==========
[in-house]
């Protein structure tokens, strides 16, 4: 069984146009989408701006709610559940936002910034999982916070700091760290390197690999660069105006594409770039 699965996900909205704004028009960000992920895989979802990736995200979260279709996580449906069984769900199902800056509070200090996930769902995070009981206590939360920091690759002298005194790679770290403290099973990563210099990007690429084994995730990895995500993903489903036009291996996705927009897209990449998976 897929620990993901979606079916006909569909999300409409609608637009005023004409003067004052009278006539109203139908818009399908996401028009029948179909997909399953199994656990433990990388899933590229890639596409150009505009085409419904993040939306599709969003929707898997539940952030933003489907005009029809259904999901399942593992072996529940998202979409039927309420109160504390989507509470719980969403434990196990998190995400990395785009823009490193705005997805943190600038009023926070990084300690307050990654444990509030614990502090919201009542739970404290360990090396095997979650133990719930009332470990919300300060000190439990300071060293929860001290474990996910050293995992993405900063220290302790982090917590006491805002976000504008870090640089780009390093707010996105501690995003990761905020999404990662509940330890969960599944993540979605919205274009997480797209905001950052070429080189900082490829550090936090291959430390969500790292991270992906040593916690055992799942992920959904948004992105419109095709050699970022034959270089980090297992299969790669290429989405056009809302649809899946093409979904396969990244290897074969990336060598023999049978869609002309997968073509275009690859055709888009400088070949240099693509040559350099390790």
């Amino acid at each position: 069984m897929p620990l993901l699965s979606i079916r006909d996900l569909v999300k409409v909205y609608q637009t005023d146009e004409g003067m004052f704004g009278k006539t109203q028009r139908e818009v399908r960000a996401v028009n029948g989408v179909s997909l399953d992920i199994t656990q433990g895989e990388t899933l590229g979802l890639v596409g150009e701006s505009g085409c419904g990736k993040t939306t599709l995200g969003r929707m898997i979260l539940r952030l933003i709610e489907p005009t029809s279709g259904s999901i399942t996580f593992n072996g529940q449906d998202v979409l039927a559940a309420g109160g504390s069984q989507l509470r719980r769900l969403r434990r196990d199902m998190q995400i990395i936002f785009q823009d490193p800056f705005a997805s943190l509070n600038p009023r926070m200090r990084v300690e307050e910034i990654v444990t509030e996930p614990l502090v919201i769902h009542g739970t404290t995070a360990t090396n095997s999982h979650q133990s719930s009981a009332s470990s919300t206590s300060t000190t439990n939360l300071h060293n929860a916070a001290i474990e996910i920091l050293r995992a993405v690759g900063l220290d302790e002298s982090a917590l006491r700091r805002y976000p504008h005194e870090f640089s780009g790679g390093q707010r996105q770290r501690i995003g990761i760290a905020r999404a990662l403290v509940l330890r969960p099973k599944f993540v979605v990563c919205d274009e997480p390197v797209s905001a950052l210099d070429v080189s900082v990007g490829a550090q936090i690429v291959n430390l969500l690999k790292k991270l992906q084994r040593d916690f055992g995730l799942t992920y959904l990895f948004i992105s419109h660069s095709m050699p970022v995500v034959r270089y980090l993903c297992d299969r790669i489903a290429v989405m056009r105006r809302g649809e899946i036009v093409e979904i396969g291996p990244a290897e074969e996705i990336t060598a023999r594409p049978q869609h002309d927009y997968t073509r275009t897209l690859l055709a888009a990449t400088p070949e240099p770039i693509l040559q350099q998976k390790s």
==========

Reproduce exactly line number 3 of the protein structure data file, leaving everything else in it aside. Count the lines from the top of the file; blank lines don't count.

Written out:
């Amino acid at each position: 069984m897929p620990l993901l699965s979606i079916r006909d996900l569909v999300k409409v909205y609608q637009t005023d146009e004409g003067m004052f704004g009278k006539t109203q028009r139908e818009v399908r960000a996401v028009n029948g989408v179909s997909l399953d992920i199994t656990q433990g895989e990388t899933l590229g979802l890639v596409g150009e701006s505009g085409c419904g990736k993040t939306t599709l995200g969003r929707m898997i979260l539940r952030l933003i709610e489907p005009t029809s279709g259904s999901i399942t996580f593992n072996g529940q449906d998202v979409l039927a559940a309420g109160g504390s069984q989507l509470r719980r769900l969403r434990r196990d199902m998190q995400i990395i936002f785009q823009d490193p800056f705005a997805s943190l509070n600038p009023r926070m200090r990084v300690e307050e910034i990654v444990t509030e996930p614990l502090v919201i769902h009542g739970t404290t995070a360990t090396n095997s999982h979650q133990s719930s009981a009332s470990s919300t206590s300060t000190t439990n939360l300071h060293n929860a916070a001290i474990e996910i920091l050293r995992a993405v690759g900063l220290d302790e002298s982090a917590l006491r700091r805002y976000p504008h005194e870090f640089s780009g790679g390093q707010r996105q770290r501690i995003g990761i760290a905020r999404a990662l403290v509940l330890r969960p099973k599944f993540v979605v990563c919205d274009e997480p390197v797209s905001a950052l210099d070429v080189s900082v990007g490829a550090q936090i690429v291959n430390l969500l690999k790292k991270l992906q084994r040593d916690f055992g995730l799942t992920y959904l990895f948004i992105s419109h660069s095709m050699p970022v995500v034959r270089y980090l993903c297992d299969r790669i489903a290429v989405m056009r105006r809302g649809e899946i036009v093409e979904i396969g291996p990244a290897e074969e996705i990336t060598a023999r594409p049978q869609h002309d927009y997968t073509r275009t897209l690859l055709a888009a990449t400088p070949e240099p770039i693509l040559q350099q998976k390790s």